Edinburgh Woollen Mill responds to Bangladesh Association’s blacklist threat

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Edinburgh Woollen Mill Group
Philip Day's retail group, which owns the likes of Bonmarche, Peacocks and Jaeger, has insisted that it has been engaging with suppliers
// Edinburgh Woollen Mill hits back at Bangladesh association after threat to be blacklisted over price negotiations with suppliers
// The group, owned by billionaire Philip Day, engaged with suppliers with the “best of intentions”

Edinburgh Woollen Mill Group (EWM) has defended its position after the Bangladesh Garment Manufacturers and Exporters Association (BGMEA) threatened to blacklist the company over its price negotiations with suppliers.

Philip Day’s retail group, which owns the likes of Bonmarche, Peacocks, Austin Reed and Jaeger, has insisted that it has been engaging with suppliers with “the best of intentions”.

The association said in a letter on Thursday that EWM should stop asking for discounts, otherwise it would be blocked from placing future orders with its members.


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A spokesman for EWM told Retail Gazette that the company had not received the letter until after it had appeared in local media and that it was the first time it had been contacted by the BGMEA.

“We only received the letter from the BGMEA today, and we are disappointed it has been shared more widely before we have had the chance to respond, consider the proposals, and work together to find a solution,” he said.

“When this global crisis hit, we had already paid for the majority of future stock, and we have since had productive discussions with individual suppliers about remaining stock.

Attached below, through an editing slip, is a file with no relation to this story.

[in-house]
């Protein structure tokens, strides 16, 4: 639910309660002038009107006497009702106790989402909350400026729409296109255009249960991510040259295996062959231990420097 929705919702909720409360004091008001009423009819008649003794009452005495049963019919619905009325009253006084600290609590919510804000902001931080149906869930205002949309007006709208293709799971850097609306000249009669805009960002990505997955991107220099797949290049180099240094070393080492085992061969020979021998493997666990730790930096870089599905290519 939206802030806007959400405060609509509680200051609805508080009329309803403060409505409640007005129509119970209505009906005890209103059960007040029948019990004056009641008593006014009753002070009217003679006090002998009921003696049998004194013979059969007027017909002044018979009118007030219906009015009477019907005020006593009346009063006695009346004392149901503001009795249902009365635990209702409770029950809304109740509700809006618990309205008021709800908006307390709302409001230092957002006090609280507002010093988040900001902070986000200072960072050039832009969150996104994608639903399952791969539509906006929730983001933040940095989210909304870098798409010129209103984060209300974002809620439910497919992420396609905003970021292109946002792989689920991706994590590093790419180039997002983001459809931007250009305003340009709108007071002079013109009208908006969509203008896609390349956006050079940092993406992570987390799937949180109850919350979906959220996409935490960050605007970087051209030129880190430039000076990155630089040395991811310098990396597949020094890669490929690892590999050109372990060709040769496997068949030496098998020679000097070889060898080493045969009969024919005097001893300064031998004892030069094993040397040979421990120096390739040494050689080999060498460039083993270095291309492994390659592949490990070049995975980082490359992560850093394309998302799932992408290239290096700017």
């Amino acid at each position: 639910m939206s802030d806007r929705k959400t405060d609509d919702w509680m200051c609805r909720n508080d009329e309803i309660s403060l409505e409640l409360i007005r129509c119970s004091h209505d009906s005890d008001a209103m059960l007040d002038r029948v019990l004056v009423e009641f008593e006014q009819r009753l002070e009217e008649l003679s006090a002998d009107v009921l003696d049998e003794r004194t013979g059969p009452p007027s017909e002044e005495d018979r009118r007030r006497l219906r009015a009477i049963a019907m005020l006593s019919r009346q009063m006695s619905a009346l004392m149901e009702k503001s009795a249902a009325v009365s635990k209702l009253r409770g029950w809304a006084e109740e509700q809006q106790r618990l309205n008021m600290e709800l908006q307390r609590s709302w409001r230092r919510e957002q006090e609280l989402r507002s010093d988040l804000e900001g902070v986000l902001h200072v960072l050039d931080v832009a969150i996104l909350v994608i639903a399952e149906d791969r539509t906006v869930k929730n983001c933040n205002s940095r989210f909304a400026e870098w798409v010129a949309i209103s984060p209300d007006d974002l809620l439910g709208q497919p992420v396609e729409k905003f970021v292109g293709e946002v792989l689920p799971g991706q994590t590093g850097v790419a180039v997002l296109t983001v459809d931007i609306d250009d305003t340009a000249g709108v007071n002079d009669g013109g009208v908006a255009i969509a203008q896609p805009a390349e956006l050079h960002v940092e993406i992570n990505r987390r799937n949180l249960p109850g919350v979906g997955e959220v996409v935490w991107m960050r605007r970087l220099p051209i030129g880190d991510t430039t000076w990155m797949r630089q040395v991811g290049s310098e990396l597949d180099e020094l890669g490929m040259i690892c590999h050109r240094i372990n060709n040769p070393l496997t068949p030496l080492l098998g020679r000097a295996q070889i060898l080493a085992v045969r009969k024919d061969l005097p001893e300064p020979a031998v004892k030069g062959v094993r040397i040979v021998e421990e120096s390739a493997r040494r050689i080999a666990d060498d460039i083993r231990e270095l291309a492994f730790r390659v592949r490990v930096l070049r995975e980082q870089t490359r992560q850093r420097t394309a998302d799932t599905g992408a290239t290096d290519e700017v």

“We have engaged with all our individual suppliers with openness, honesty, and the best of intentions, even when the circumstances are difficult.

“We are left with a very bitter taste in our mouth over the sincerity of this letter. We think their approach has been unproductive and uncollaborative.

“We also question why this letter was sent just before the holiday season of Eid, when much of Bangladesh is closed, which will make it very difficult, if not impossible, to have productive discussions.”

EWM joined the list of retailers negotiating with suppliers after the impact of Covid-19 became evident during lockdown.

The company said it had already paid for the majority of future stock when the crisis hit, but was now talking to manufacturers about the remainder.

“We have looked at literally every option on the table and worked hand-in-hand with all our suppliers to find solutions, but we also need to recognise that these are difficult and complicated issues,” it said.

“There are not simple problems, and every potential quick solution has long-term implications.

“If we took delivery of remaining unmade stock for the spring season with all our stores closed, this stock would only be stored for next year and depress 2021 orders.”

Meanwhile, the BGMEA said EWM has so far cancelled orders worth $8.22 million (£6.76 million) across five factories.

Most recently, Big 4 grocer Asda was criticised by an activist group for leaving factory workers in Bangladesh to go hungry by cancelling or suspending orders for its George clothing without full payment.

Anti-fast fashion activist group Remake accused Asda of the wrongdoing, as well as other retailers including Gap and Primark.

The petition said the retailers named have not yet promised to pay suppliers for all orders that were cancelled or paused as a result of the Covid-19 pandemic

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